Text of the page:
When we react immediately to anger without thinking or calming down we've allowed our emotional brain to hijack our thinking brain. Aggressive reactions become more likely at this point which rarely serves us.
Imagine that your take-out order arrives late, is incomplete, and the driver has no change.
You're frustrated. Acting from your knee jerk response, you might work yourself up to verbal or even physical aggression.
It's important to recognize that anger is considered a secondary emotion, meaning there is almost always another emotion hiding underneath. Often fear, disappointment, hurt , or frustration lie below. If being ignored, passed over, or forgotten triggers hurt you may well feel angry. If you're thwarted from achieving something you want there could be fear or disappointment lurking below. Commonly, feelings of powerlessness are at play which can be difficult to tolerate.
It can help to recognize underlying emotions, untangle the feelings, and identify the strands that make up your intense angry feelings. Many of us "prefer', whether we're conscious of it or not, to experience anger than helplessness because anger feels energizing and powerful. Helplessness and hurt can make us feel weak and insignificant. The more you know about the origins of angry feelings the better equipped you are to manage them.
There are a number of anger coping styles. What do you know about your style? Do you tend to bottle up and seethe? Do you stuff it and blow later? Do you let it rip on the spot? Do you clam up and push it down, denying yourself the knowledge that you feel angry? Do you allow yourself to calm down and identify what you find disturbing?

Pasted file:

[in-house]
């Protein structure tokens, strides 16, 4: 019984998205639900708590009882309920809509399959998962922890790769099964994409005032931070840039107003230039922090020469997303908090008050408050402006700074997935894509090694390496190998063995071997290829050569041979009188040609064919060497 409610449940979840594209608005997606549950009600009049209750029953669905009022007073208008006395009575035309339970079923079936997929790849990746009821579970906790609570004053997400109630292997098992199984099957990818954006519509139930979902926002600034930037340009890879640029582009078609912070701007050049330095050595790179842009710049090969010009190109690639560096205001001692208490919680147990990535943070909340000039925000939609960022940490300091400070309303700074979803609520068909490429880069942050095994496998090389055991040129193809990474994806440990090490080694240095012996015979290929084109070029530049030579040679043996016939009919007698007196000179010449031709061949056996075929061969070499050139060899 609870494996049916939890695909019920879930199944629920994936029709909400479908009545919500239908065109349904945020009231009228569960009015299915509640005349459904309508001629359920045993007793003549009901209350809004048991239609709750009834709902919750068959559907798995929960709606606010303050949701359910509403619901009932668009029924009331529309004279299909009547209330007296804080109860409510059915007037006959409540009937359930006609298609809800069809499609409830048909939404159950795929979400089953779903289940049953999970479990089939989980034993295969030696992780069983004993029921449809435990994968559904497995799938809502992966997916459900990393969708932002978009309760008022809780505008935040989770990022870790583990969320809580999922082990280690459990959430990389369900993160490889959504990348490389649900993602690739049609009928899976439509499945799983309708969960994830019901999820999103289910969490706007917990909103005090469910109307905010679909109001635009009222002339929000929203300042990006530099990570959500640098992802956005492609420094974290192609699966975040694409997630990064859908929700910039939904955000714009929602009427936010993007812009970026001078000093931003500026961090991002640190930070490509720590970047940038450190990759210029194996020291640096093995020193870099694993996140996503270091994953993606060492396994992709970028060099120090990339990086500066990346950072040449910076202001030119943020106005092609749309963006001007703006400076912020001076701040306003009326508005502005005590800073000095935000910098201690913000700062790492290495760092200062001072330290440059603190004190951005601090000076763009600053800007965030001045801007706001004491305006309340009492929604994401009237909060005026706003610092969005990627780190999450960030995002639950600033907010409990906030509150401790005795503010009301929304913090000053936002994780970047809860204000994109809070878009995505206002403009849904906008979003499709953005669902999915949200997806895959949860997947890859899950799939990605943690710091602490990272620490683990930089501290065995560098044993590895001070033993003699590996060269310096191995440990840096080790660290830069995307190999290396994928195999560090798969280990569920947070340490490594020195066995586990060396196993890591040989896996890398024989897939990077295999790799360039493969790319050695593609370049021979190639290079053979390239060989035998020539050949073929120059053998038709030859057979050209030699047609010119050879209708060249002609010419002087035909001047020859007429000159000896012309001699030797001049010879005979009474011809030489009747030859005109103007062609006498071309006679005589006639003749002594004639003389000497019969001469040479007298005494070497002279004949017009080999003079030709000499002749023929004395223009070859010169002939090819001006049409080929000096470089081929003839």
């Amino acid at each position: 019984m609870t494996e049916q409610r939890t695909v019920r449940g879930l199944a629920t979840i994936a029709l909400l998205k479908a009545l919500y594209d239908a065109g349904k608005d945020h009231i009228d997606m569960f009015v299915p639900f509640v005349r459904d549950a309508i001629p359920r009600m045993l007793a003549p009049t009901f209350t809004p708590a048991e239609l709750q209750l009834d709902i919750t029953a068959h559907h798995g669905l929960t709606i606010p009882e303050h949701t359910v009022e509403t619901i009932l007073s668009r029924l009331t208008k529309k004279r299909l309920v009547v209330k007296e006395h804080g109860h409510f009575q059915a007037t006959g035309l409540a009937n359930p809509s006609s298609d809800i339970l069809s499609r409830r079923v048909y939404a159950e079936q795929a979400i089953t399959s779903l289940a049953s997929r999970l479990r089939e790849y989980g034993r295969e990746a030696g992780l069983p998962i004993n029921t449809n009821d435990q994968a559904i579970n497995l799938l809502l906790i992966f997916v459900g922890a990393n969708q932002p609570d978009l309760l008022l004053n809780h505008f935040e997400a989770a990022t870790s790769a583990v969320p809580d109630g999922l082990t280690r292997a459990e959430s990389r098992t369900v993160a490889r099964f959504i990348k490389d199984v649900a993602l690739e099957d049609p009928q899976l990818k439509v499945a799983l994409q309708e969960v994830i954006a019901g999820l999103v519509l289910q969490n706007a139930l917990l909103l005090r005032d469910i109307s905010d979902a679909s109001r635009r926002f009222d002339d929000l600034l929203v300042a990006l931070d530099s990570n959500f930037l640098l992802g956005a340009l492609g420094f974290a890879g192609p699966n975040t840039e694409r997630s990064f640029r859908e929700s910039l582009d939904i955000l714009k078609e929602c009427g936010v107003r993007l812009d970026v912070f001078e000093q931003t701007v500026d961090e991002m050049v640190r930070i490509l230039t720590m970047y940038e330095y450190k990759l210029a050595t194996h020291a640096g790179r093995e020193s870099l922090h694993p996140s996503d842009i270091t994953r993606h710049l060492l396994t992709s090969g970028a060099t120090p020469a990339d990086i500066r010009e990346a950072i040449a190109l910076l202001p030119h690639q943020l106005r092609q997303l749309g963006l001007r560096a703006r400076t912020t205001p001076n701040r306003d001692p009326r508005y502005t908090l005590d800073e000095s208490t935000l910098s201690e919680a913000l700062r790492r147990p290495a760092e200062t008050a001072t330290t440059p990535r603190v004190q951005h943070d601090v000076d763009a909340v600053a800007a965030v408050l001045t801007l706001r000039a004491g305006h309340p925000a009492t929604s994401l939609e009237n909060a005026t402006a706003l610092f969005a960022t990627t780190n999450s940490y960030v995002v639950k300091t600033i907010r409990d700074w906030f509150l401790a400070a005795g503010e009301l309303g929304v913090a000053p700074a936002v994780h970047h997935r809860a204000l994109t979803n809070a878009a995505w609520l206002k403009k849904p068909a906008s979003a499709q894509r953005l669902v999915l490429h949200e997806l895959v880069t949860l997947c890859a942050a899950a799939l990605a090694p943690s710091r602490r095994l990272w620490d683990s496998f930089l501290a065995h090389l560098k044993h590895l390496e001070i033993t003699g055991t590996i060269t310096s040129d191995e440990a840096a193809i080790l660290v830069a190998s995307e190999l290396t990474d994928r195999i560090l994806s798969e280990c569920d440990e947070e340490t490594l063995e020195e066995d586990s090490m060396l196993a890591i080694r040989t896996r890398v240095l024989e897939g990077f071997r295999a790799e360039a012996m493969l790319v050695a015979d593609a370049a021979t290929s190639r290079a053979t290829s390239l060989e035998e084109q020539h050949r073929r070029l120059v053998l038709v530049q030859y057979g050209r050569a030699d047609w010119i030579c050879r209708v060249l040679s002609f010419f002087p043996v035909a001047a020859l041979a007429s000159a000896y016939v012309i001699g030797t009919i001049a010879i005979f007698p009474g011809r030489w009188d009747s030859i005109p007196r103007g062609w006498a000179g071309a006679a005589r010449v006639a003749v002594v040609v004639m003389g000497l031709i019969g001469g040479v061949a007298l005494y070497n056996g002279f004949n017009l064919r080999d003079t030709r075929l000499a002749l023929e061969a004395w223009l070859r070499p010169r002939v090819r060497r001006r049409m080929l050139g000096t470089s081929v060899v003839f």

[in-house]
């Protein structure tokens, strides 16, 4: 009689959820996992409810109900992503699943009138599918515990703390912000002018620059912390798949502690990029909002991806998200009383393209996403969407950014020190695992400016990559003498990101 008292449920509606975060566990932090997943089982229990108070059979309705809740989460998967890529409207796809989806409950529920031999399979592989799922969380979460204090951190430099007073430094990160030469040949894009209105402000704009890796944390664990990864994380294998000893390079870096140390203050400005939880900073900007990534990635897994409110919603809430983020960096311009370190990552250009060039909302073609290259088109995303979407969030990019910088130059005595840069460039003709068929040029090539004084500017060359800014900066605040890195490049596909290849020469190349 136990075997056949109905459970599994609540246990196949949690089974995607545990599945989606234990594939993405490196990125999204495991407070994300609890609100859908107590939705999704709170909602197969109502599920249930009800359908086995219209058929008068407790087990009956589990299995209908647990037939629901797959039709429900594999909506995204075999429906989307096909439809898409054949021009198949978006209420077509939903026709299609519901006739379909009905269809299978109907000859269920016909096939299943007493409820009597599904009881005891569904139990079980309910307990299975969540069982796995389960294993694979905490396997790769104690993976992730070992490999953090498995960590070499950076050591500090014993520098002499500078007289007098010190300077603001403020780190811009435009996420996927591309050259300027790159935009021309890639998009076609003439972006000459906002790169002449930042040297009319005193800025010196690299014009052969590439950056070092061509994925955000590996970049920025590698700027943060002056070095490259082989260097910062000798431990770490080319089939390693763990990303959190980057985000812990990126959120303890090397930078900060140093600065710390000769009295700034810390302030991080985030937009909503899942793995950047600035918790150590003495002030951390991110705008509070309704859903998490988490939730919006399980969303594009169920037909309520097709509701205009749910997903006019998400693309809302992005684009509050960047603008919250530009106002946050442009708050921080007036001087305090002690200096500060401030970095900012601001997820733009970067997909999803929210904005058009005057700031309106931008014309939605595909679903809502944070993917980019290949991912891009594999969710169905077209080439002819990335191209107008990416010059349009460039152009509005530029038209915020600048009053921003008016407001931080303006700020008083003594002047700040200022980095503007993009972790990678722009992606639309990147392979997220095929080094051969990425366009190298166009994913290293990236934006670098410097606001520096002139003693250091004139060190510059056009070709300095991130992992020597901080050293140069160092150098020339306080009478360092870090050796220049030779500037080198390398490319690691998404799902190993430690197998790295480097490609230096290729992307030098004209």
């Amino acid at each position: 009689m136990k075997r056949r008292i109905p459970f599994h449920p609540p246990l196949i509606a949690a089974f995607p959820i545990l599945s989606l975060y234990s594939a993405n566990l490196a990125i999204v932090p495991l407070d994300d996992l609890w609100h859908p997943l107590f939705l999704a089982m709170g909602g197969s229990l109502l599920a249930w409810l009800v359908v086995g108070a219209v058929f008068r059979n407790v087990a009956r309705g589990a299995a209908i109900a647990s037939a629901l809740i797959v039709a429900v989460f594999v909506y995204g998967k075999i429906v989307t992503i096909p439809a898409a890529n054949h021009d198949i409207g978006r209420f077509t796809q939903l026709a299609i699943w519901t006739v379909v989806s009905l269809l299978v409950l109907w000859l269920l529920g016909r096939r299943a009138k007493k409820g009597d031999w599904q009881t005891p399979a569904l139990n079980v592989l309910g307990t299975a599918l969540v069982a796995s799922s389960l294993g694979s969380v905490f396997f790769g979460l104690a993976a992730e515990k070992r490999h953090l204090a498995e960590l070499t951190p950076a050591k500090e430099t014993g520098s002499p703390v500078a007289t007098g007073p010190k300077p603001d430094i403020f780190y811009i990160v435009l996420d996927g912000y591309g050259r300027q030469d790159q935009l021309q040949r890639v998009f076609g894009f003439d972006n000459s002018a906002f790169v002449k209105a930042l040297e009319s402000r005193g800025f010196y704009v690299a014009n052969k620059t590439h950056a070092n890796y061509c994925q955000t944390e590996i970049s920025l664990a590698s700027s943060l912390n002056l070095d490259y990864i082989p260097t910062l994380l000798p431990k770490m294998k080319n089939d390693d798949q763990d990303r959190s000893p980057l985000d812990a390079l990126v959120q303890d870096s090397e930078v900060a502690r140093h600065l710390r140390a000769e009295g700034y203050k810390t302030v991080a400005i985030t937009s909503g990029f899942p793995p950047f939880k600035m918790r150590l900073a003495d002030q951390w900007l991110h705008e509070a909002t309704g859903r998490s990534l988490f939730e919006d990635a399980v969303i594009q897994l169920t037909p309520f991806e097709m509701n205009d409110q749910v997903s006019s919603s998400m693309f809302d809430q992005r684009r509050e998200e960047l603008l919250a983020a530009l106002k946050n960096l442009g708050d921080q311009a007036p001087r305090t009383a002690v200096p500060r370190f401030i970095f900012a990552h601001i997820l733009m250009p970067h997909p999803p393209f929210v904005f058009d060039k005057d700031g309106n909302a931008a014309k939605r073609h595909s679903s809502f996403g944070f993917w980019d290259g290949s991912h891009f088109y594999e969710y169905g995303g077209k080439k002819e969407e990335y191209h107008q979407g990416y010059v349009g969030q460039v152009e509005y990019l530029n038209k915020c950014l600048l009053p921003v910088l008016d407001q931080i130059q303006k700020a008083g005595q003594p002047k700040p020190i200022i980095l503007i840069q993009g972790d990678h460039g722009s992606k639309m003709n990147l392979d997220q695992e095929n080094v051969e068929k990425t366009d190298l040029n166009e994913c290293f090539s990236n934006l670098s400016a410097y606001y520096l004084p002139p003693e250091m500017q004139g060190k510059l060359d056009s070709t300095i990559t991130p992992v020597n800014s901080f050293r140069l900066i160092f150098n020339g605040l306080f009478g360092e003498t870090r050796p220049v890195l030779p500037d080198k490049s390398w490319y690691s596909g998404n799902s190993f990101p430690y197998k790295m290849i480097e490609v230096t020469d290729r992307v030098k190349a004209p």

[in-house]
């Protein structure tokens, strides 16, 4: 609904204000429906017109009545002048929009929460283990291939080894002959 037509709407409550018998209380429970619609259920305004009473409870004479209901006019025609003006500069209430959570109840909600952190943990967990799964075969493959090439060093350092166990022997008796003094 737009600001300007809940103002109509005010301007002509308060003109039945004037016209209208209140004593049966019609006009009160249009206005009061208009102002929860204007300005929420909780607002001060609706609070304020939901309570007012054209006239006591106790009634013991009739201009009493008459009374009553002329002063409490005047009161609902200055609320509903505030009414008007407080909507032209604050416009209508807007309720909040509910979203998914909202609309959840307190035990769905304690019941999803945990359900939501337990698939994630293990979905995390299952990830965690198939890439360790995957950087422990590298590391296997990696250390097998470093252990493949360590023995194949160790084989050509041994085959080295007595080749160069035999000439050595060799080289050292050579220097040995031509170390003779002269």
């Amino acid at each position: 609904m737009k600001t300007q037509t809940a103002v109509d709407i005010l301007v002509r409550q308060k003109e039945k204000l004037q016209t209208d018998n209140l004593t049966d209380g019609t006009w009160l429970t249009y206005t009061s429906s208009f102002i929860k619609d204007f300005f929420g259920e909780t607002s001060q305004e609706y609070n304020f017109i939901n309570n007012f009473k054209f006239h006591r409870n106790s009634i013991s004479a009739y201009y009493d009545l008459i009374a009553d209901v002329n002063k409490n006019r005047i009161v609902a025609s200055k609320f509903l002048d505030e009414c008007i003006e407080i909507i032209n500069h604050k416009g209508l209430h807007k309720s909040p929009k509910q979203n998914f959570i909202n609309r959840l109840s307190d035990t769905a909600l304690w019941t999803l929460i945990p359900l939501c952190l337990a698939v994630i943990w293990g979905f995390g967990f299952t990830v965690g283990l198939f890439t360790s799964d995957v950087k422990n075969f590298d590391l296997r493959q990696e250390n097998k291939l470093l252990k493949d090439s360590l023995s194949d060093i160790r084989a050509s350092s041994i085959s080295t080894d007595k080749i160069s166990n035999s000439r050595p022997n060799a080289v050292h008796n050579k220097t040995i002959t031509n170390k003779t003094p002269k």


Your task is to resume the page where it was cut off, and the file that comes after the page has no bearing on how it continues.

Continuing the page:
It's important to ask yourself if your coping style works well for you. Does it diminish conflict? Magnify it? Clear the air? Promote understanding between you and another? Surely, positive results would indicate that your style is effective.
A major key to managing anger is to learn to shift from reacting to responding.This can be difficult and require practice. Reacting is like going from 0-60 in seconds. Sometimes it FEELS like that's our only option but the truth is that it works something like this-an event occurs, thoughts happen, there is a physical reaction, and a behavioral reaction.
Event happens - Boss smirks at you.
Thought follows - What did I do? Is she mad? What’s her problem?? What a bitch!
Bodily Reaction- Tension, shallow breathing, adrenaline is released, breathing rate and heartbeat increase, blood pressure goes up.
Possible Reactions- Walking away, ignoring it, stuffing feelings, shooting back a comment, yelling, striking something, slamming around, pausing to take a breath and tell yourself it's not necessarily related you.
You may wonder- what's wrong with reactive solutions? They tend to feed anger's fire and limit available solutions.
Also they inhibit clear and rational reasoning and negatively impact memory.
Commonly suggested solutions like punching a pillow or throwing eggs in the woods are now thought to intensify rather than calm anger. Letting it all hang out is not only ineffective, it can be dangerous, fueling additional anger.
While reacting aggressively isn't desirable, we also want to avoid a passive response- stuffing it down or ignoring it. Denied and unrecognized anger often pops up where we least expect it.
What we want to do is to respond rather than react. Consciously acknowledging anger and deciding upon a strategy for coping with it are empowering. Taking a moment to breathe, giving your emotional (reptilian) brain a break and allowing your "executive functioning" brain an opportunity to kick in, and giving yourself a moment to decide how to handle the situation are all essential steps for responding.
We ask ourselves -what just happened? What got triggered? What pushed my buttons? What other feelings are at play? What options do I have for responding rather than reacting?